Career Year for Keselowski – Fantasy Insight Texas 2

Brad Keselowski

Each week we hear the NASCAR experts quoting statistics in the upcoming race and tell you how this race might be a problem for Brad Keselowski because of his past performances.

But every once in a while we see a driver mature at the Cup division and you can discount his past statistics. When a driver bucks the trend as consistently as “Bad Brad” has done this season you know he is having a career year. Let’s take a look at Keselowski’s career average at each of the Chase tracks this year and his performance in the Chase at each of those tracks.

Track

Career Average

2012 Finish

Chicago

18.3

1

New Hampshire

15.3

6

Dover

16.9

1

Talladega

13.9

7

Charlotte

15.7

11

Kansas

10.2

8

Martinsville

13.4

6

Texas

25.2

Even at his worst Chase finish of the season he outperformed his career average by almost five positions! It can be quoted as a statistically significant trend when someone has been better seven races in a row this season when compared to their career statistics.

Keselowski’s record at Texas Motor Speedway is awful but as they tell you on the Schwab advertisements, “Past Performance Is No Guarantee of Future Results.” While they are covering their butts with such a statement, you can use that advice to have success on your fantasy racing team by including the “Blue Deuce” in your selections.

Greg Biffle

Good luck with your fantasy racing picks this week and don’t forget to send in your pick for “Whiteboard Fantasy Racing” this week for Texas.

Send in your pick to win this week’s Cup race to dennis@racetalkradio.com for a chance to win a copy of the National Speedway Directory from SpeedwaysOnline.com.

Whiteboard Fantasy Racing Winner Last Week

Lori was the winner this week

Whiteboard Fantasy Standings After Martinsville

Rank

Player

Total

1

LAM

60

2

Grainger

57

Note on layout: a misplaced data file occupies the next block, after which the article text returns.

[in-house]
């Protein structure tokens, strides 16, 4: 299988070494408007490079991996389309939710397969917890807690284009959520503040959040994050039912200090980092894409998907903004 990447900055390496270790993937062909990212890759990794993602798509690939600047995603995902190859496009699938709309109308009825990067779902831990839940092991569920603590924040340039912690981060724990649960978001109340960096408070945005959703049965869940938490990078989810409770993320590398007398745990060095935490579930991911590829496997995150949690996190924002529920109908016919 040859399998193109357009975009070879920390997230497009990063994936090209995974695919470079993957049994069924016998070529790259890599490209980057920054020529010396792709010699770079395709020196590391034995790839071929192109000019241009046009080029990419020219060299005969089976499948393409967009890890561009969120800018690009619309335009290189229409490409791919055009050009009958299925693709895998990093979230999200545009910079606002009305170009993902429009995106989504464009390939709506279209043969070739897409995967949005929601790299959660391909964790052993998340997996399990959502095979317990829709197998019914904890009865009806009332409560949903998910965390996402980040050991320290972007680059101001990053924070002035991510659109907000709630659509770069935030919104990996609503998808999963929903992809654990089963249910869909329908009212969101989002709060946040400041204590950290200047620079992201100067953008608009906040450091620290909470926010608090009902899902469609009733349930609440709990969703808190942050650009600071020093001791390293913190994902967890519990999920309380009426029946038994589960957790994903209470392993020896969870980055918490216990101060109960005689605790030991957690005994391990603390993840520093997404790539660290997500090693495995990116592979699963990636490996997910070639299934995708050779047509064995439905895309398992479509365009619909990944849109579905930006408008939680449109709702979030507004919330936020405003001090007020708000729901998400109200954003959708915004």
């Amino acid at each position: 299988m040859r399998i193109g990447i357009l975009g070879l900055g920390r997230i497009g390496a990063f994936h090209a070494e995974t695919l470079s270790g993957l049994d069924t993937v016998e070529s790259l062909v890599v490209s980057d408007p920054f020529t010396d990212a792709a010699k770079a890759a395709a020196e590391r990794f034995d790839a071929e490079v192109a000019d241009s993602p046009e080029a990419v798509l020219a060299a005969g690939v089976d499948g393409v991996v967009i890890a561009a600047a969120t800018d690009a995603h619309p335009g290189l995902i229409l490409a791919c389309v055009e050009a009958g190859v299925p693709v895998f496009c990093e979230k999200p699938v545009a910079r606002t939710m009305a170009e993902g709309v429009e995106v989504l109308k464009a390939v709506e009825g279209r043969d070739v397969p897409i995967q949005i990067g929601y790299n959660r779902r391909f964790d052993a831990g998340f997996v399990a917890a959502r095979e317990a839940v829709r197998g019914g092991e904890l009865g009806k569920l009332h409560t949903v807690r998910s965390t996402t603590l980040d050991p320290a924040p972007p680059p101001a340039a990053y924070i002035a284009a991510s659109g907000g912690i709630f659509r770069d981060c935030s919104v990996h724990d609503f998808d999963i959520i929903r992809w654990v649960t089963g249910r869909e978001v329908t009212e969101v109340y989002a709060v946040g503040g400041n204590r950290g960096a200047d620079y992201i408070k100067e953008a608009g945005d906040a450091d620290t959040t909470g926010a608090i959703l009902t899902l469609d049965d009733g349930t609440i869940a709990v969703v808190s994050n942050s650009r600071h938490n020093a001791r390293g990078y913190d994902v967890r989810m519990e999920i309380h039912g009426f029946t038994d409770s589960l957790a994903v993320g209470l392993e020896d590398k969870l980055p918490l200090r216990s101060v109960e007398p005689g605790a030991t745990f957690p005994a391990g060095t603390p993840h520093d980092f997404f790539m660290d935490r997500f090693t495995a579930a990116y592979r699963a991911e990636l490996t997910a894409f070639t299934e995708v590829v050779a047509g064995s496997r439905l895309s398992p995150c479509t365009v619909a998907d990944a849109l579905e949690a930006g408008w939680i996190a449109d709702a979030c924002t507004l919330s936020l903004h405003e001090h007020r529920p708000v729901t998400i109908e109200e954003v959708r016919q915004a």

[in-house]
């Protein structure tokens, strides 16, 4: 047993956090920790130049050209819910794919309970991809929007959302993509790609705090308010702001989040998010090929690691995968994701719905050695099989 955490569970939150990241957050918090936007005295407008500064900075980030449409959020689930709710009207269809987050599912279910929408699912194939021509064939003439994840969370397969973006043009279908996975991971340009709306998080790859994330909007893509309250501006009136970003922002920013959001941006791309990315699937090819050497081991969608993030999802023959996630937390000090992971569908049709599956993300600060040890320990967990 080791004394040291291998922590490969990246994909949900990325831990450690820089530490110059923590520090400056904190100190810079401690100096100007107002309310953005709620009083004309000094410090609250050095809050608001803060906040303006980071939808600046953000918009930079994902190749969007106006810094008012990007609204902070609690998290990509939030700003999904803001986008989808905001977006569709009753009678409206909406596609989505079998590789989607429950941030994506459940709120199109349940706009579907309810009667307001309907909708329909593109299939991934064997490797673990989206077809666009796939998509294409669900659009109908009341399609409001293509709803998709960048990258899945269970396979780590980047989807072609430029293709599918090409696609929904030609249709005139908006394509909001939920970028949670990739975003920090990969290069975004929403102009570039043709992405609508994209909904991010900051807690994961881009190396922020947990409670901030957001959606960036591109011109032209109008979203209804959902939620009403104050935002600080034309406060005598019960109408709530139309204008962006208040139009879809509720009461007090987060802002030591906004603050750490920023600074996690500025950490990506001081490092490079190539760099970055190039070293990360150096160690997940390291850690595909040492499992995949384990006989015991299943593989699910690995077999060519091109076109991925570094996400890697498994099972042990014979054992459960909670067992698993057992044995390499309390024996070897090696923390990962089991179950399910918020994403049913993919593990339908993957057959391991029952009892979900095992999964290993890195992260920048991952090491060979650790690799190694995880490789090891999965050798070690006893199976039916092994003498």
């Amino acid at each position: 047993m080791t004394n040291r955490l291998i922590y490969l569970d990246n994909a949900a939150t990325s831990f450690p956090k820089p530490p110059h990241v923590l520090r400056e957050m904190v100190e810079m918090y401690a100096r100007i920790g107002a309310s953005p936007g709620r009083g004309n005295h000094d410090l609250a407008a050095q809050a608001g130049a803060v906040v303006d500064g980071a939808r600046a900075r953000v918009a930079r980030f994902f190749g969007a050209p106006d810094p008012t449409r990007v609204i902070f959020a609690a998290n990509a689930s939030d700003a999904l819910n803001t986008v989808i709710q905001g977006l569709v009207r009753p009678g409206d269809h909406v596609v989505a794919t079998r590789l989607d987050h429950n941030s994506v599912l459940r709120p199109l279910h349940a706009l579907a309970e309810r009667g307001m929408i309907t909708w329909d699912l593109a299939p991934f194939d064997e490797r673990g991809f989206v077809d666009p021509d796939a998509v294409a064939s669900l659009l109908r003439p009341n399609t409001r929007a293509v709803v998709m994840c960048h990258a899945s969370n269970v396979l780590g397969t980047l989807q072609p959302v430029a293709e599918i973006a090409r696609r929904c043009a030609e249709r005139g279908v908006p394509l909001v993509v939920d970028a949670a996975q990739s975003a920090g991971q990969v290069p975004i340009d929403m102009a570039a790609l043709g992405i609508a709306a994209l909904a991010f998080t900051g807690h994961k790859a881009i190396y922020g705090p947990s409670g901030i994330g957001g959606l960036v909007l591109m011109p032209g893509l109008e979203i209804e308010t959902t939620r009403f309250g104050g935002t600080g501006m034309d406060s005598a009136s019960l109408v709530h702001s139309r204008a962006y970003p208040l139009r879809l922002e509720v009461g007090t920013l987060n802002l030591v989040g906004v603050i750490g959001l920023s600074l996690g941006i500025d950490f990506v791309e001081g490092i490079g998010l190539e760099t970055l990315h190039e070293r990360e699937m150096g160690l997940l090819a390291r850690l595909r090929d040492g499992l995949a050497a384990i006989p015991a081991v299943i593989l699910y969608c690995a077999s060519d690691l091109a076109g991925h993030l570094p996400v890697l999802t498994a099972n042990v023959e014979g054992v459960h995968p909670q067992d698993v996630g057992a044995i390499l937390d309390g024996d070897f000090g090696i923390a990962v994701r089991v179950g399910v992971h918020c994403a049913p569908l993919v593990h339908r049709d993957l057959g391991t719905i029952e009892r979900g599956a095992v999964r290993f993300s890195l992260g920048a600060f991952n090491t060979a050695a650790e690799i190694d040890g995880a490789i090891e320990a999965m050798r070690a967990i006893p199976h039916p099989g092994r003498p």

3

RA

53

4

DMIC

50

5

Mike N

49

6

Gertie

47

7T

Carbon

45

7T

Rick

45

9

Erik G

38

10

Chris U

34 

Weather Report

Expect a great day for racing with partly sunny skies and a high temp near 70F

If you have a question about Fantasy Racing send it to dennis@racetalkradio.com and get it answered next week. 

NASCAR by the Numbers

Using a proprietary race analysis technique we take the fans inside the numbers every week. DMIC’s rating system has been in use since 2002 and has proven to pick the contenders from the pretenders!

Jeff Gordon

 

Consistency is King (Last Five Races)

Driver

Last 5

B Keselowski

93

J Johnson

93

J Gordon

92

K Kahne

92

C Bowyer

91

Ky Busch

91

M Martin

90

M Truex

89

M Kenseth

88

G Biffle

87

Horses for Courses (Track Rating)

Driver

Course

G Biffle

95

M Kenseth

94

J Johnson

93

K Kahne

90

D Hamlin

90

K Harvick

89

D Earnhardt Jr

88

M Martin

88

C Bowyer

87

M Ambrose

87 

Type Casting (Track Type Factor)

Driver

Type

G Biffle

95

D Hamlin

93

J Gordon

91

D Earnhardt Jr

91

J Johnson

90

Ky Busch

90

K Harvick

90

M Truex

90

K Kahne

88

C Edwards

88

Power Rating (240 Minimum to Qualify as Contender)

Driver

Power

G Biffle

277

J Johnson

277

K Kahne

270

M Kenseth

270

D Hamlin

269

C Bowyer

265

J Gordon

265

D Earnhardt Jr

265

M Martin

264

Ky Busch

263

K Harvick

263

M Truex

263

C Edwards

259

B Keselowski

254

P Menard

251

T Stewart

250

R Newman

248

J Logano

245

AJ Allmendinger

243

M Ambrose

243

J McMurray

240

Ku Busch

240

A Almirola

240

S Hornish

238

JP Montoya

237

D Ragan

236

J Burton

235

B Labonte

227

L Cassill

223

T Kvapil

221

C Mears

221

D Gilliland

218

D Blaney

211

DMIC’s Fantasy Picks- Lubricated by TheOilMedics.com